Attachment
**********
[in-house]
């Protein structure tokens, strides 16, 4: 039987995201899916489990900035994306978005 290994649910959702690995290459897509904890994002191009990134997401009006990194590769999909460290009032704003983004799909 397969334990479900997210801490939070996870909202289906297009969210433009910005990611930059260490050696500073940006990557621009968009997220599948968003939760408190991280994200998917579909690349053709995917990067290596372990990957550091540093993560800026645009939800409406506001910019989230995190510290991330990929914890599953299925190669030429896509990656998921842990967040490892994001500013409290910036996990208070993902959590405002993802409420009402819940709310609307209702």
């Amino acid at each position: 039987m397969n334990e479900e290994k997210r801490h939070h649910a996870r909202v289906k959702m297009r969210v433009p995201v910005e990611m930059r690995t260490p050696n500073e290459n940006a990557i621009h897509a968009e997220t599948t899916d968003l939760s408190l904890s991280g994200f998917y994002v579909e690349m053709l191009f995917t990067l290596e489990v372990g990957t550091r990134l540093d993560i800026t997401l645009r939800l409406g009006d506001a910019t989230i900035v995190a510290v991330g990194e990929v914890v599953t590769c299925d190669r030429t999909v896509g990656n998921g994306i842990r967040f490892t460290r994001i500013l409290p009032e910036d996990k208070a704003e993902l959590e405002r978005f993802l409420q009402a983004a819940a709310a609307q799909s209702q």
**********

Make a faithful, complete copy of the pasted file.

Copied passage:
[in-house]
């Protein structure tokens, strides 16, 4: 039987995201899916489990900035994306978005 290994649910959702690995290459897509904890994002191009990134997401009006990194590769999909460290009032704003983004799909 397969334990479900997210801490939070996870909202289906297009969210433009910005990611930059260490050696500073940006990557621009968009997220599948968003939760408190991280994200998917579909690349053709995917990067290596372990990957550091540093993560800026645009939800409406506001910019989230995190510290991330990929914890599953299925190669030429896509990656998921842990967040490892994001500013409290910036996990208070993902959590405002993802409420009402819940709310609307209702």
């Amino acid at each position: 039987m397969n334990e479900e290994k997210r801490h939070h649910a996870r909202v289906k959702m297009r969210v433009p995201v910005e990611m930059r690995t260490p050696n500073e290459n940006a990557i621009h897509a968009e997220t599948t899916d968003l939760s408190l904890s991280g994200f998917y994002v579909e690349m053709l191009f995917t990067l290596e489990v372990g990957t550091r990134l540093d993560i800026t997401l645009r939800l409406g009006d506001a910019t989230i900035v995190a510290v991330g990194e990929v914890v599953t590769c299925d190669r030429t999909v896509g990656n998921g994306i842990r967040f490892t460290r994001i500013l409290p009032e910036d996990k208070a704003e993902l959590e405002r978005f993802l409420q009402a983004a819940a709310a609307q799909s209702q």